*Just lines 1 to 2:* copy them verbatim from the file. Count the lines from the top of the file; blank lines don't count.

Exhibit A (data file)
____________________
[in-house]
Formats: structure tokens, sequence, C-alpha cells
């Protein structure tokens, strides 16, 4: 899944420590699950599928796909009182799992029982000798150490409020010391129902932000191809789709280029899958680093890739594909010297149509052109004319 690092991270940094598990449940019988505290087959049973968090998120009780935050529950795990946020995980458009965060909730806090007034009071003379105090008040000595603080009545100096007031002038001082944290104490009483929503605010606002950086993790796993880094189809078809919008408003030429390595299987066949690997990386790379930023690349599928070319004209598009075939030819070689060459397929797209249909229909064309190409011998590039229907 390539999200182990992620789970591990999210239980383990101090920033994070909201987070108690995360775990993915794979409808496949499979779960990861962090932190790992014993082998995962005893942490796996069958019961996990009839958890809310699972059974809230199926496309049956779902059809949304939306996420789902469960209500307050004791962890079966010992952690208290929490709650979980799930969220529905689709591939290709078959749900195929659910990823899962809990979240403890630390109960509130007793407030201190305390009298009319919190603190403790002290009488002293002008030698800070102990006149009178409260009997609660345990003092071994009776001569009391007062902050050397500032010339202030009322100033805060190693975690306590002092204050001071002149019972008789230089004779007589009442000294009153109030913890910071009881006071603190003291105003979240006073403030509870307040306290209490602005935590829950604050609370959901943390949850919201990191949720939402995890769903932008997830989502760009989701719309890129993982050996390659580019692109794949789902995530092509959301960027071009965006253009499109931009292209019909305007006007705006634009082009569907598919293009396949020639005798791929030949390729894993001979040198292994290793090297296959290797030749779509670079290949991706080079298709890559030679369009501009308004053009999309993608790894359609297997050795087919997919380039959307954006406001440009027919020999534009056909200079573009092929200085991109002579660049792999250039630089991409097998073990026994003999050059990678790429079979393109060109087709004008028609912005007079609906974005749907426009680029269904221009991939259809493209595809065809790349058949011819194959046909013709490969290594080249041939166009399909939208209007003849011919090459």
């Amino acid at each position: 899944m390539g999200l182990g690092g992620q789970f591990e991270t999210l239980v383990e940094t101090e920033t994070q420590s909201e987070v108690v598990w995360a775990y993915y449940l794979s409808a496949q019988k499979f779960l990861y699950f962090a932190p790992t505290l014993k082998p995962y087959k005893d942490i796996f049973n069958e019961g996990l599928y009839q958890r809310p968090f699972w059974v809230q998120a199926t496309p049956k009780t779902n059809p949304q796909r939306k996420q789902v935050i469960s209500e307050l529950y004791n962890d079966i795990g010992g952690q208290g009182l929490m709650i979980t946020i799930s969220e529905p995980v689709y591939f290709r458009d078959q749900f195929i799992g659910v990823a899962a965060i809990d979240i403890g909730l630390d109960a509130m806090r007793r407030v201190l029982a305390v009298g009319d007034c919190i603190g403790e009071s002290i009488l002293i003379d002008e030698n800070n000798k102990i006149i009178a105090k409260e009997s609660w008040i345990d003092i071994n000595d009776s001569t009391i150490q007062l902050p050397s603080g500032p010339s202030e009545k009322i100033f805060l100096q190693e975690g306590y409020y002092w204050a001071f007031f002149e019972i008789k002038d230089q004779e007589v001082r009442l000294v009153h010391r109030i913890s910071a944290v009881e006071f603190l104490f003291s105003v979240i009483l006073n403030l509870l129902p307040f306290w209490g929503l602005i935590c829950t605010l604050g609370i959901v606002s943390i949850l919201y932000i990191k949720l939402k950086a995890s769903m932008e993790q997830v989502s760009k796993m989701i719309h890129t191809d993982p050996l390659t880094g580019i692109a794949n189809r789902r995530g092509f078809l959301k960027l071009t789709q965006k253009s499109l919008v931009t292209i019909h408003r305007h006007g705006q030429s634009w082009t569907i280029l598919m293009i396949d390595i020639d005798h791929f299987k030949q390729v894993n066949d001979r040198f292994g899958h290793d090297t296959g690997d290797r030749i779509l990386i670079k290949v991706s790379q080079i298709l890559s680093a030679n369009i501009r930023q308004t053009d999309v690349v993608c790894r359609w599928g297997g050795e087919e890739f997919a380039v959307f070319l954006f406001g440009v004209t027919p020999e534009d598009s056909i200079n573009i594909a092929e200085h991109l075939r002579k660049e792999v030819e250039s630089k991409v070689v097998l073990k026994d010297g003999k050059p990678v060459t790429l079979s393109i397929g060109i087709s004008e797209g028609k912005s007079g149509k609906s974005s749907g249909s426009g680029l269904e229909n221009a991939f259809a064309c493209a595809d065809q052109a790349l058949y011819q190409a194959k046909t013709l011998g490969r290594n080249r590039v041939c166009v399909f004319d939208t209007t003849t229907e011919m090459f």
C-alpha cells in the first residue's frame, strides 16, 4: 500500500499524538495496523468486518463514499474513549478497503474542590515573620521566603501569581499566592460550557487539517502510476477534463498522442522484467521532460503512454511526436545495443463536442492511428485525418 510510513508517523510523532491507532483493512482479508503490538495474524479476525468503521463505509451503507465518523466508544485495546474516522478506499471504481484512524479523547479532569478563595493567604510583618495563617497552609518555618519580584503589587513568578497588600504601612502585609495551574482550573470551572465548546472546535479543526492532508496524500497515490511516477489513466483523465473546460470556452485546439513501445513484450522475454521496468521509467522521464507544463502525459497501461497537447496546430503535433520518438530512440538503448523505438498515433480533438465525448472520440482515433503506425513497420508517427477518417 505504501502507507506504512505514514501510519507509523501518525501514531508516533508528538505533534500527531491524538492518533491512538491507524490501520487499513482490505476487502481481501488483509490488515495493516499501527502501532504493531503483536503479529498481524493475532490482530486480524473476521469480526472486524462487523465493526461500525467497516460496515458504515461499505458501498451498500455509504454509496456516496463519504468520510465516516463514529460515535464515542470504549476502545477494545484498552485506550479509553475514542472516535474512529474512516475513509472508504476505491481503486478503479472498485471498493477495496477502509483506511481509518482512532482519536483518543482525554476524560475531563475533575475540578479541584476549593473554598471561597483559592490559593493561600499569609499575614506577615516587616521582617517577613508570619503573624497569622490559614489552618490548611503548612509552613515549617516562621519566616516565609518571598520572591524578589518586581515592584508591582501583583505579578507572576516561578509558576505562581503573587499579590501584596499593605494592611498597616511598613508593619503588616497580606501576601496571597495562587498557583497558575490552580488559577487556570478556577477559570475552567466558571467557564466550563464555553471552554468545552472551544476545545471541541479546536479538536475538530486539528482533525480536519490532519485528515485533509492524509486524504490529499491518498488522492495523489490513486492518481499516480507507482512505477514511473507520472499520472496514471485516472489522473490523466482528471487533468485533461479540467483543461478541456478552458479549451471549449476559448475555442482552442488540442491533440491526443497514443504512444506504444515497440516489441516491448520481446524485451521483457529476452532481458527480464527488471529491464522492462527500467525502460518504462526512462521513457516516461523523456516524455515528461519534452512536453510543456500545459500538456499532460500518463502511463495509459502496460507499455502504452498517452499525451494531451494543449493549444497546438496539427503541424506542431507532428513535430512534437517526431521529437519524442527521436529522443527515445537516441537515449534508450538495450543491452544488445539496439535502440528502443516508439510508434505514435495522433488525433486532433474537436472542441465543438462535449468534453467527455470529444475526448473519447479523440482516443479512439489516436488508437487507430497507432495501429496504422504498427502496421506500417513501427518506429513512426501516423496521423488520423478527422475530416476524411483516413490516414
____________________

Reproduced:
[in-house]
Formats: structure tokens, sequence, C-alpha cells